“They’re learning the difference between being objective and subjective,” Corral said. “In the interviewing process, they need to be objective and not be emotional. They need to leave emotions outside the door and be prepared to face whatever it is that they need to face.”

The training has given Romo a preview of her future career as a social worker. Romo went through the CPS process two years ago when her four children were sent to live with family.

Even though the situation was hard, Romo took the time she was away from her children to work to become a better person and a better mother. As a peer parent mentor, she hopes her clients will follow her example.

“Instead of crying about (the situation), take that time to grow and to get to know yourself so that you can to be the best person that you can be,” said Romo, who regained custody of her children after nine months. “Love yourself enough so you can be there for your children.”

Romo’s experience with CPS has motivated her to pursue a bachelor’s degree from the University of Phoenix. She plans to graduate in 2016 and apply to the Master of Social Work program at UTEP. Vizcaino expects to get her associate degree in social work from El Paso Community College next year. She also has plans to earn both her bachelor’s and master’s degrees in social work from UTEP.

Their experience as peer parent mentors will put Romo and Vizcaino ahead of the learning curve when they receive their undergraduate degrees and enroll in graduate school.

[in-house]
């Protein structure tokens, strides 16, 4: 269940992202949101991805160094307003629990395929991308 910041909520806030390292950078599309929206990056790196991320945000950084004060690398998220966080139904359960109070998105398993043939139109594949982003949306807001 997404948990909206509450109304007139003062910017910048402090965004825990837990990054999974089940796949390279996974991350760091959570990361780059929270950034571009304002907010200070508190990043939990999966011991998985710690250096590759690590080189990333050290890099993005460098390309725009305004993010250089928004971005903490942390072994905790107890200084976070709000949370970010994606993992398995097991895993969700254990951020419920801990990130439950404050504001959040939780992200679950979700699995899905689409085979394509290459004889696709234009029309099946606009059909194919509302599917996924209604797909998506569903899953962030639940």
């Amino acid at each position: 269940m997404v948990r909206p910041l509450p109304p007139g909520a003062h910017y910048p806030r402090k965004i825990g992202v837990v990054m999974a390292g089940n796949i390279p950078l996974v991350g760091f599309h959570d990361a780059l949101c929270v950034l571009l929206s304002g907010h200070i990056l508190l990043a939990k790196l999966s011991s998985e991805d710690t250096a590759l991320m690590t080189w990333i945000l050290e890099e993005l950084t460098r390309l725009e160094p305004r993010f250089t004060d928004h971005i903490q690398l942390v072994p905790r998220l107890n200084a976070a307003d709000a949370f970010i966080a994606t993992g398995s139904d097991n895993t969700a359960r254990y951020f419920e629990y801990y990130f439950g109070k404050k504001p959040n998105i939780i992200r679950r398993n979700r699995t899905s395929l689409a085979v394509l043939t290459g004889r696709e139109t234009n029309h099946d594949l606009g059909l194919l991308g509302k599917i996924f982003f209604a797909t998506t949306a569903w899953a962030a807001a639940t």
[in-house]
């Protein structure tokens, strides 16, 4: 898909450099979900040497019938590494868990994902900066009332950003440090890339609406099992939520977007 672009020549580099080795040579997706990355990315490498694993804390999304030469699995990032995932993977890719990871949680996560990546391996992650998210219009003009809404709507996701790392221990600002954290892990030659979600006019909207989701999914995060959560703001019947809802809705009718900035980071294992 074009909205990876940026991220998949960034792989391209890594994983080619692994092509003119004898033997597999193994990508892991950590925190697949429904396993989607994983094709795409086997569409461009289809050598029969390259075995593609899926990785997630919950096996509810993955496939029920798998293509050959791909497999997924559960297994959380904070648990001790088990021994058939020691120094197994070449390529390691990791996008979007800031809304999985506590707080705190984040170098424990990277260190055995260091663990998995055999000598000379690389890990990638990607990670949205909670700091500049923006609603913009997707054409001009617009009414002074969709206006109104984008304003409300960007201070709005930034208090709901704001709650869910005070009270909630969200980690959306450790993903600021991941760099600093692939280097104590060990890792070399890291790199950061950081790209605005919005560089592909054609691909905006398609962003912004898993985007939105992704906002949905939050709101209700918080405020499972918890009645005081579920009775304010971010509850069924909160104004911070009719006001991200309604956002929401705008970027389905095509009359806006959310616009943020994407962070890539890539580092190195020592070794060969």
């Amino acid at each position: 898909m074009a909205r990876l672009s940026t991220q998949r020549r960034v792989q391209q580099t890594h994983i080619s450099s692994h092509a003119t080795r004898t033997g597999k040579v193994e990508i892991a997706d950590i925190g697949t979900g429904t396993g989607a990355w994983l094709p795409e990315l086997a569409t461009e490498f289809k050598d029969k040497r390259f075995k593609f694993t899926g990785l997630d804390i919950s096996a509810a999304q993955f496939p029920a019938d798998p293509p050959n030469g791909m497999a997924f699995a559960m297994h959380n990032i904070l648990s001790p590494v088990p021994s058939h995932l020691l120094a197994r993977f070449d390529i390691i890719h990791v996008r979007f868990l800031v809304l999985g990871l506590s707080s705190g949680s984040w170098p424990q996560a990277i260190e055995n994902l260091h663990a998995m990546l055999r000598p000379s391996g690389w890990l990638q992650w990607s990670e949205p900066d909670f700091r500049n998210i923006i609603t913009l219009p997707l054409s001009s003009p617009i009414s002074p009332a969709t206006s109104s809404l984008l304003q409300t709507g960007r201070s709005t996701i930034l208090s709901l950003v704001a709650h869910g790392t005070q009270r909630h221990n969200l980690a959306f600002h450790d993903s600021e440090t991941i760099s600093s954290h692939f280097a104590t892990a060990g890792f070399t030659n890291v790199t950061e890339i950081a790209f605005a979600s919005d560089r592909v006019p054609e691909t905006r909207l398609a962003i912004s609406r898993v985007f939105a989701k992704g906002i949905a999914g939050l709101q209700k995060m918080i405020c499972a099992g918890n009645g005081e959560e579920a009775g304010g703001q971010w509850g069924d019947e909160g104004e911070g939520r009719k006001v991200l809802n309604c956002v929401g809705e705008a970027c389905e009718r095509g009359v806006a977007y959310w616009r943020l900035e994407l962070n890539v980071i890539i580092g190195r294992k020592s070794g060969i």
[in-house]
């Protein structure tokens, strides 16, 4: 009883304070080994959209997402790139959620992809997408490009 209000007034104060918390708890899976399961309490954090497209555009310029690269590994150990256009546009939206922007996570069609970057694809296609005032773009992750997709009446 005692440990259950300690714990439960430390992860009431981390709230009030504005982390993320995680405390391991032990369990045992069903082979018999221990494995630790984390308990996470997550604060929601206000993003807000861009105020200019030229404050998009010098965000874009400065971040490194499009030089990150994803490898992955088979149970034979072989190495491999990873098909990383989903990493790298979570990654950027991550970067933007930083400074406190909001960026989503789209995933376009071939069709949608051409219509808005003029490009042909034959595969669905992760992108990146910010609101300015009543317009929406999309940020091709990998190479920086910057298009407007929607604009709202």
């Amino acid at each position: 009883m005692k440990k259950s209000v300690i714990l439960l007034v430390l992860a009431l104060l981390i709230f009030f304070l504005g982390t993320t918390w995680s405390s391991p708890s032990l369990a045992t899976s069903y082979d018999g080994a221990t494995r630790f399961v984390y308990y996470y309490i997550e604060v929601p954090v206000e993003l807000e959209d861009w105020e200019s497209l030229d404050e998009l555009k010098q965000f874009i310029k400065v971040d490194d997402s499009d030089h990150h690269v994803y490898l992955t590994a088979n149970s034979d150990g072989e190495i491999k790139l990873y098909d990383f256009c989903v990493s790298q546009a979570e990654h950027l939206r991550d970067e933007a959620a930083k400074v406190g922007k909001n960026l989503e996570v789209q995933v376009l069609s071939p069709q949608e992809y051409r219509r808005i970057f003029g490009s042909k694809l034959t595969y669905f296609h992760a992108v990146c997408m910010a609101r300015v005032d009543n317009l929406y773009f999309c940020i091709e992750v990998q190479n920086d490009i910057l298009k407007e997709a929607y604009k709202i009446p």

“A lot of students who come in (to the Bachelor of Social Work and Master of Social Work programs), they have had that drive to help other people but they haven’t had access to the professional skills as to how to help them,” said Candyce Berger, Ph.D., chair of the Department of Social Work and the program’s co-investigator. “So (the peer parent mentors) will actually be coming into these programs with much stronger skills and better prepared.”

The grant also has provided Terrazas and Berger an opportunity to conduct research. They will assess the process that they’ve developed to train peer parent partners and look at the program’s outcomes.

“The Parent Partner project will serve our community by encouraging parents who are involved in the CPS system to develop a healthy network of support, strengthen their parenting skills and utilize the parent mentors as positive role models who can provide them with strength, guidance and hope,” said Diana Barajas, CPS regional director. “Healthy families build healthy communities.”

Funding for the Texas CPS Parent Partners program is the second grant that UTEP has received from the DFPS in the last year.

In October, UTEP was awarded $683,000 from DFPS through the Title VI-E program to fund the Child Welfare Training Project in the College of Health Sciences. The grant also will fund technical assistance and staff development training for caseworkers, investigators and child protection social workers at CPS offices in Region 10, which includes El Paso, Brewster, Culberson, Hudspeth, Jeff Davis and Presidio counties.

The social work department has also hired several faculty members who have an interest in child welfare services and the child welfare field, Berger said.

“I see (child welfare) as a growing focus in our program and so you have the academic piece, you have the research piece, and this (parent peer mentor program) brings in the practice piece,” Berger said. “It’s congruent with where we’re moving as a department with child welfare being one of our major areas.”